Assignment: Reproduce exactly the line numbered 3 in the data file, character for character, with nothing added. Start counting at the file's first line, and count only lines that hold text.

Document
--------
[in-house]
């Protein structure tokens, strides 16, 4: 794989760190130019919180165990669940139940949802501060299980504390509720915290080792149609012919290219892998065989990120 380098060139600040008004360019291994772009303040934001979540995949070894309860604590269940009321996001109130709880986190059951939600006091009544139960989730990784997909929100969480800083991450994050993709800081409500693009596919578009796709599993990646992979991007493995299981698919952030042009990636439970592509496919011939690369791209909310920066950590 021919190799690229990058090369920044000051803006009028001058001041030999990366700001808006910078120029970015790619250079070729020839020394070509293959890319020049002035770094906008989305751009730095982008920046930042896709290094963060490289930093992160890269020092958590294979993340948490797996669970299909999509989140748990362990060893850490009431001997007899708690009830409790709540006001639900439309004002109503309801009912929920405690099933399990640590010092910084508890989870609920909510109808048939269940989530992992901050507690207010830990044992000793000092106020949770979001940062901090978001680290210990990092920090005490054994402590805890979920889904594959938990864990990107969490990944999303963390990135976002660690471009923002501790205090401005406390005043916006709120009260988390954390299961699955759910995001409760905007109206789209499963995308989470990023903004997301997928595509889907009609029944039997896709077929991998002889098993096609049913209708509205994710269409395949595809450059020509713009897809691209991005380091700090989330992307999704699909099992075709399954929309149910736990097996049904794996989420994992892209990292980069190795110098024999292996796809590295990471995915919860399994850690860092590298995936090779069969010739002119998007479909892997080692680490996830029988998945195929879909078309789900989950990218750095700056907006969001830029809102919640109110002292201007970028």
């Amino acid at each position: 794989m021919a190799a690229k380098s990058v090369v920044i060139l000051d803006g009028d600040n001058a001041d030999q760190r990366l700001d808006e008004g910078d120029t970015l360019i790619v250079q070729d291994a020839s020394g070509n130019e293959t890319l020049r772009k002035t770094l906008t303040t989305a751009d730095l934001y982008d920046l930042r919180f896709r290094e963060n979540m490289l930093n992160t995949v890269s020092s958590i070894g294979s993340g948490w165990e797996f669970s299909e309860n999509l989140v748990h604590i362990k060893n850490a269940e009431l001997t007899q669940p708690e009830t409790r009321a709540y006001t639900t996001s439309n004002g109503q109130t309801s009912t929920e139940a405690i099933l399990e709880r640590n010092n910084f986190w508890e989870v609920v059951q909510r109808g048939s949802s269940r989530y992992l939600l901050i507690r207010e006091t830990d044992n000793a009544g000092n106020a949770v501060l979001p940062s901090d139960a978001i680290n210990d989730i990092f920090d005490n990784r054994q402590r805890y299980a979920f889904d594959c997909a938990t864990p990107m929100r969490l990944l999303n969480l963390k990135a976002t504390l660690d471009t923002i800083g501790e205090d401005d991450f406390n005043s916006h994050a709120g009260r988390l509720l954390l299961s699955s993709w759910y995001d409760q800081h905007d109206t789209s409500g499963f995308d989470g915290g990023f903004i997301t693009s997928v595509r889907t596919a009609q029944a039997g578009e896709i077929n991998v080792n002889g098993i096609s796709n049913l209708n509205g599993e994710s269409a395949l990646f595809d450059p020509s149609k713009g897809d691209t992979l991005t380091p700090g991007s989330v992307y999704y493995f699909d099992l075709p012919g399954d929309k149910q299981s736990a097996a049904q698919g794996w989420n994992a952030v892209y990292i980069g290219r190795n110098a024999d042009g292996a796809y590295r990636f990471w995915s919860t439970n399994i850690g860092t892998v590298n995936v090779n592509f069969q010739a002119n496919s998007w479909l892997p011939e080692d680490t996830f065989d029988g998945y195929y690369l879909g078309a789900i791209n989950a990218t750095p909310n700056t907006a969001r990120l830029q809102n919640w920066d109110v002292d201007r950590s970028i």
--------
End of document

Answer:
């Amino acid at each position: 794989m021919a190799a690229k380098s990058v090369v920044i060139l000051d803006g009028d600040n001058a001041d030999q760190r990366l700001d808006e008004g910078d120029t970015l360019i790619v250079q070729d291994a020839s020394g070509n130019e293959t890319l020049r772009k002035t770094l906008t303040t989305a751009d730095l934001y982008d920046l930042r919180f896709r290094e963060n979540m490289l930093n992160t995949v890269s020092s958590i070894g294979s993340g948490w165990e797996f669970s299909e309860n999509l989140v748990h604590i362990k060893n850490a269940e009431l001997t007899q669940p708690e009830t409790r009321a709540y006001t639900t996001s439309n004002g109503q109130t309801s009912t929920e139940a405690i099933l399990e709880r640590n010092n910084f986190w508890e989870v609920v059951q909510r109808g048939s949802s269940r989530y992992l939600l901050i507690r207010e006091t830990d044992n000793a009544g000092n106020a949770v501060l979001p940062s901090d139960a978001i680290n210990d989730i990092f920090d005490n990784r054994q402590r805890y299980a979920f889904d594959c997909a938990t864990p990107m929100r969490l990944l999303n969480l963390k990135a976002t504390l660690d471009t923002i800083g501790e205090d401005d991450f406390n005043s916006h994050a709120g009260r988390l509720l954390l299961s699955s993709w759910y995001d409760q800081h905007d109206t789209s409500g499963f995308d989470g915290g990023f903004i997301t693009s997928v595509r889907t596919a009609q029944a039997g578009e896709i077929n991998v080792n002889g098993i096609s796709n049913l209708n509205g599993e994710s269409a395949l990646f595809d450059p020509s149609k713009g897809d691209t992979l991005t380091p700090g991007s989330v992307y999704y493995f699909d099992l075709p012919g399954d929309k149910q299981s736990a097996a049904q698919g794996w989420n994992a952030v892209y990292i980069g290219r190795n110098a024999d042009g292996a796809y590295r990636f990471w995915s919860t439970n399994i850690g860092t892998v590298n995936v090779n592509f069969q010739a002119n496919s998007w479909l892997p011939e080692d680490t996830f065989d029988g998945y195929y690369l879909g078309a789900i791209n989950a990218t750095p909310n700056t907006a969001r990120l830029q809102n919640w920066d109110v002292d201007r950590s970028i």